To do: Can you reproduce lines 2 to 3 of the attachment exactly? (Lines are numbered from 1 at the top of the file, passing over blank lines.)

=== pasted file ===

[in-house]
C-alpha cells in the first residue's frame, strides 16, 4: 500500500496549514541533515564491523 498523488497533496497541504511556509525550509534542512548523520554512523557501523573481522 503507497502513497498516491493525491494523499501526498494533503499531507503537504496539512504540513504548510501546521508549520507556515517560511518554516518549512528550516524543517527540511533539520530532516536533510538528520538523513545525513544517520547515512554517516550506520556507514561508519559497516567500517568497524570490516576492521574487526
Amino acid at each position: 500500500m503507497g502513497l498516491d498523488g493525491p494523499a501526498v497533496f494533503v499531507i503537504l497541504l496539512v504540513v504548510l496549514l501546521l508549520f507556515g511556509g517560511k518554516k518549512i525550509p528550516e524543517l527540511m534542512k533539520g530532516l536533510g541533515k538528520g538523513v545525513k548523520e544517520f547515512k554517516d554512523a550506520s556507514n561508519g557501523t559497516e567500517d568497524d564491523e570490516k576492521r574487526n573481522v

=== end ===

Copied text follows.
C-alpha cells in the first residue's frame, strides 16, 4: 500500500496549514541533515564491523 498523488497533496497541504511556509525550509534542512548523520554512523557501523573481522 503507497502513497498516491493525491494523499501526498494533503499531507503537504496539512504540513504548510501546521508549520507556515517560511518554516518549512528550516524543517527540511533539520530532516536533510538528520538523513545525513544517520547515512554517516550506520556507514561508519559497516567500517568497524570490516576492521574487526
Amino acid at each position: 500500500m503507497g502513497l498516491d498523488g493525491p494523499a501526498v497533496f494533503v499531507i503537504l497541504l496539512v504540513v504548510l496549514l501546521l508549520f507556515g511556509g517560511k518554516k518549512i525550509p528550516e524543517l527540511m534542512k533539520g530532516l536533510g541533515k538528520g538523513v545525513k548523520e544517520f547515512k554517516d554512523a550506520s556507514n561508519g557501523t559497516e567500517d568497524d564491523e570490516k576492521r574487526n573481522v